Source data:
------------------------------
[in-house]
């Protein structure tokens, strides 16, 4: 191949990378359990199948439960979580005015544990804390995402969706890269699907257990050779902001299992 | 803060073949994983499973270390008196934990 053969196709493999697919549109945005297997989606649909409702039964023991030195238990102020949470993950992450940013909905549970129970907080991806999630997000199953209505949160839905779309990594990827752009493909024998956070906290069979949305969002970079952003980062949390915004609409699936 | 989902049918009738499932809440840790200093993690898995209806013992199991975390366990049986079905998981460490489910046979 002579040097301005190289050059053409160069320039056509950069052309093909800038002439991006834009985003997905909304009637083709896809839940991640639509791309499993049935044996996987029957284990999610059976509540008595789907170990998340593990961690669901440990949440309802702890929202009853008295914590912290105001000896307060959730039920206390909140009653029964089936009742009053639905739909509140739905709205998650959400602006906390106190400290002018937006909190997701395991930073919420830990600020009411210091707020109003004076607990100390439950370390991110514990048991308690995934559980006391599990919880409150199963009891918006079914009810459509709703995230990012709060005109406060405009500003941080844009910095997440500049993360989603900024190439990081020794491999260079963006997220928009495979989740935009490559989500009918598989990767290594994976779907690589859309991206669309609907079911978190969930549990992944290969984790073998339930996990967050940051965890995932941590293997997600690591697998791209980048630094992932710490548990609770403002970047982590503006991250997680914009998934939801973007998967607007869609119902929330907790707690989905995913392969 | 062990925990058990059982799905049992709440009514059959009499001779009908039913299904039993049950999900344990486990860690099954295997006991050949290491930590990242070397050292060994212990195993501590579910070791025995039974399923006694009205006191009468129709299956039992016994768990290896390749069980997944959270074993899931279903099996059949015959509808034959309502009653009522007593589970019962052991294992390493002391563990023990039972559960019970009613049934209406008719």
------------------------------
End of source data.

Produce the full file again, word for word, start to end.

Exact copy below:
[in-house]
């Protein structure tokens, strides 16, 4: 191949990378359990199948439960979580005015544990804390995402969706890269699907257990050779902001299992 | 803060073949994983499973270390008196934990 053969196709493999697919549109945005297997989606649909409702039964023991030195238990102020949470993950992450940013909905549970129970907080991806999630997000199953209505949160839905779309990594990827752009493909024998956070906290069979949305969002970079952003980062949390915004609409699936 | 989902049918009738499932809440840790200093993690898995209806013992199991975390366990049986079905998981460490489910046979 002579040097301005190289050059053409160069320039056509950069052309093909800038002439991006834009985003997905909304009637083709896809839940991640639509791309499993049935044996996987029957284990999610059976509540008595789907170990998340593990961690669901440990949440309802702890929202009853008295914590912290105001000896307060959730039920206390909140009653029964089936009742009053639905739909509140739905709205998650959400602006906390106190400290002018937006909190997701395991930073919420830990600020009411210091707020109003004076607990100390439950370390991110514990048991308690995934559980006391599990919880409150199963009891918006079914009810459509709703995230990012709060005109406060405009500003941080844009910095997440500049993360989603900024190439990081020794491999260079963006997220928009495979989740935009490559989500009918598989990767290594994976779907690589859309991206669309609907079911978190969930549990992944290969984790073998339930996990967050940051965890995932941590293997997600690591697998791209980048630094992932710490548990609770403002970047982590503006991250997680914009998934939801973007998967607007869609119902929330907790707690989905995913392969 | 062990925990058990059982799905049992709440009514059959009499001779009908039913299904039993049950999900344990486990860690099954295997006991050949290491930590990242070397050292060994212990195993501590579910070791025995039974399923006694009205006191009468129709299956039992016994768990290896390749069980997944959270074993899931279903099996059949015959509808034959309502009653009522007593589970019962052991294992390493002391563990023990039972559960019970009613049934209406008719």